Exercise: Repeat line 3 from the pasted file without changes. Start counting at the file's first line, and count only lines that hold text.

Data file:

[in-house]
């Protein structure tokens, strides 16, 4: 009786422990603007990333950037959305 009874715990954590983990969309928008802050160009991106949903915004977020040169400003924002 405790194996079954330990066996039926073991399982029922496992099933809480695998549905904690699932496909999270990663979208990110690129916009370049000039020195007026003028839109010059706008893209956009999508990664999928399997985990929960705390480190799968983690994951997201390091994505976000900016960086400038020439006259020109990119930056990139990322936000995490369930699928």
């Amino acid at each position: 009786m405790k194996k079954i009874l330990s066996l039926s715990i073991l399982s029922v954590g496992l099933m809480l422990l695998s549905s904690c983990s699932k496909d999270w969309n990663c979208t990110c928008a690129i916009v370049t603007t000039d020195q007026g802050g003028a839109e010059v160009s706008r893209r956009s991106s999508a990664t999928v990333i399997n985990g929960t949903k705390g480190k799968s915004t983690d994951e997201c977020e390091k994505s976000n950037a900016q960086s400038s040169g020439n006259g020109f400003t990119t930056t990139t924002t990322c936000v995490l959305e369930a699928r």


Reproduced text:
């Amino acid at each position: 009786m405790k194996k079954i009874l330990s066996l039926s715990i073991l399982s029922v954590g496992l099933m809480l422990l695998s549905s904690c983990s699932k496909d999270w969309n990663c979208t990110c928008a690129i916009v370049t603007t000039d020195q007026g802050g003028a839109e010059v160009s706008r893209r956009s991106s999508a990664t999928v990333i399997n985990g929960t949903k705390g480190k799968s915004t983690d994951e997201c977020e390091k994505s976000n950037a900016q960086s400038s040169g020439n006259g020109f400003t990119t930056t990139t924002t990322c936000v995490l959305e369930a699928r």